Do CEOs Deserve All the Money They Make?
Stop me if you’ve heard this before, “the CEO deserves the money he makes because he takes on the most risk.” It’s a common refrain by those who choose to spend their time defending the extreme income inequality present in our society. As with many of these myths, a bit of interrogation is all that is necessary to discredit it, as we will now see (for the sake of this piece, CEO could easily be replaced with any executives).
First, we must consider the concept of risk as it relates to executive compensation. What exactly is the nature of the risk that the CEO takes on? The CEO is the public face of the company; if the company does well, they get the credit (regardless of whether they deserve it), and alternately, if the company does poorly, they face the wrath of the shareholders. Ok? But where is the risk? CEOs are usually provided such enormous compensation packages that they are set for life before its even clear whether they have made any positive impact on the company at all; and their contracts being what they are often means that even if they fail spectacularly, they are still awarded severance packages in the event they are fired for incompetence. A CEO that loses their job probably won’t struggle to pay their rent any time soon. So, whatever the “risk” that is being referred to, it isn’t found in the insecurity of the CEO’s compensation.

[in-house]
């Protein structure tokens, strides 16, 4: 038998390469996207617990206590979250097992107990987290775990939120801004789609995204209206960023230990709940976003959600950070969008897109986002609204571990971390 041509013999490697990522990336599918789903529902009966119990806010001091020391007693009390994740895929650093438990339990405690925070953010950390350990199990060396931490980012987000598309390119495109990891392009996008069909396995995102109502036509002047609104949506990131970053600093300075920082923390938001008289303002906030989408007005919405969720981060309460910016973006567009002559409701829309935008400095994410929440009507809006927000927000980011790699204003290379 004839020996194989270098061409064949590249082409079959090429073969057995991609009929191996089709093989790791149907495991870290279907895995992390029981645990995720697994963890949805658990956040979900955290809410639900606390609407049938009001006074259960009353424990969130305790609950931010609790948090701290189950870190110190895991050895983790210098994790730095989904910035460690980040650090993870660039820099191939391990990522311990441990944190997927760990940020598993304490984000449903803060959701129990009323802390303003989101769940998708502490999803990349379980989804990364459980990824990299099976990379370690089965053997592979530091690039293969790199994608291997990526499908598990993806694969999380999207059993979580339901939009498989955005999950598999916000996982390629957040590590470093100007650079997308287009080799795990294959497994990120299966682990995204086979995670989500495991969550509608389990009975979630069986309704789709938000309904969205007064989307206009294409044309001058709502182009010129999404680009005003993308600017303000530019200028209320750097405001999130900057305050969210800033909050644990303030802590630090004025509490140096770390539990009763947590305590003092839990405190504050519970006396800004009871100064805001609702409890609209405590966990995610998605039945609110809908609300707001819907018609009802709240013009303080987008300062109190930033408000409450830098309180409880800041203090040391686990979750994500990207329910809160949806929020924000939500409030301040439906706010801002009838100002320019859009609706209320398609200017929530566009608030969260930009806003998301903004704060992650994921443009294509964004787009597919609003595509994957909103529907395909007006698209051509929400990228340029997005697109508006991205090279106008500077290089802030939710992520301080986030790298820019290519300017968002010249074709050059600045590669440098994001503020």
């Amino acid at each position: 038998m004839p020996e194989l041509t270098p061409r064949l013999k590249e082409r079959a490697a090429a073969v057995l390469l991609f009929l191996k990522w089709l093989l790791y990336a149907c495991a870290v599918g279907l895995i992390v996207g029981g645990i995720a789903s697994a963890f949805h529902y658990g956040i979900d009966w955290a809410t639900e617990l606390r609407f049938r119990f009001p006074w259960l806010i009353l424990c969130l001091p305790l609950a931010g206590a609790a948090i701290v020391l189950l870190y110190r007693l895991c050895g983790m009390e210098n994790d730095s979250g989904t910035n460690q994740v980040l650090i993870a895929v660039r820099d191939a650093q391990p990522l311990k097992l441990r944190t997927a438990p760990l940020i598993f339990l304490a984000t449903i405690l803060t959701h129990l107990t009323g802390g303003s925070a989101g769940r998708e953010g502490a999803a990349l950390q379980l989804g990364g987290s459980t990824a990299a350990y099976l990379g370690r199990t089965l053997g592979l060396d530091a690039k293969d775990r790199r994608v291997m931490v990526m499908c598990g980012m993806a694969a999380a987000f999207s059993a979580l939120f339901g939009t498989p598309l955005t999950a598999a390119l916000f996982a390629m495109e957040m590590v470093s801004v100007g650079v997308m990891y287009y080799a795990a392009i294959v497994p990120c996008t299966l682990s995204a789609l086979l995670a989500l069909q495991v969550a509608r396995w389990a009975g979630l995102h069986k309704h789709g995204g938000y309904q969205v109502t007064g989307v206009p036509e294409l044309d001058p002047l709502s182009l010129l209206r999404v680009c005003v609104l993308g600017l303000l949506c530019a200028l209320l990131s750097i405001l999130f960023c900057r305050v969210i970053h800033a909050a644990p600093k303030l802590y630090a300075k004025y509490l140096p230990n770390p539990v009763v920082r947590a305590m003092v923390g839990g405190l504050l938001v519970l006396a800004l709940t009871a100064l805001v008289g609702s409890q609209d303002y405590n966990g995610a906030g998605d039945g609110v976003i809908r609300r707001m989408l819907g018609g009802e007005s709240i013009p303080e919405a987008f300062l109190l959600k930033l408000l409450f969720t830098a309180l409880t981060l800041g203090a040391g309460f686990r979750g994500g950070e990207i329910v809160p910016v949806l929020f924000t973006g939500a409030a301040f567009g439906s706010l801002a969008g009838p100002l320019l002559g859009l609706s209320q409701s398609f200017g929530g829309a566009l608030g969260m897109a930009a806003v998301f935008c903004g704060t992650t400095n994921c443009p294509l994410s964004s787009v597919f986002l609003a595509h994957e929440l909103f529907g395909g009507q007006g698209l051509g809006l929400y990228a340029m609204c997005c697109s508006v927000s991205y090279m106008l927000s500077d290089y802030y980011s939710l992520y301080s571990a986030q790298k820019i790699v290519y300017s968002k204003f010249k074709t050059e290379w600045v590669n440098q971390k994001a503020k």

CEOs are usually provided such enormous compensation packages that they are set for life before its even clear whether they have made any positive impact on the company at all.
It’s also true that (at least in America) corporate liability law being what it is, that even if a company does something illegal, perhaps massively so, perhaps even killing people in the pursuit of profit, that the extent of the CEOs personal liability will be having to come before Congress and get berated by a panel of politicians they’ve probably already bought off, just for the sake of the cameras. I cannot remember the last time a CEO of a major corporation went to prison or was fined personally as a result of a crime that was committed by their company under their tenure. If the nature of corporate liability were different, and executives could be found personally liable for crimes committed by their companies then perhaps I could begin to understand the argument about risk, but as it is currently, I find it to be lacking merit.
But ok, I understand how someone might take issue with my specific understanding of the concept of risk in this scenario, so allow me to approach the question from a different perspective.
Michael Brooks once remarked that one of the major differences between the left and right was that the right naturalizes things while the left historicizes them. I believe that this is not only a true and pithy comment but also an important instruction for our inquiry. Looking at the trend over the past half-century, we find that the gap between CEO pay and the average worker has increased a lot. According to a study from the Economic Policy Institute, as of 2018, CEOs made 278 times the typical worker in their industries (figure C), whereas in the 1960s that figure was closer to 20 times (still a lot of money if you ask me). CEO compensation has also grown 940% since 1978, while the average worker’s pay has grown only 12%.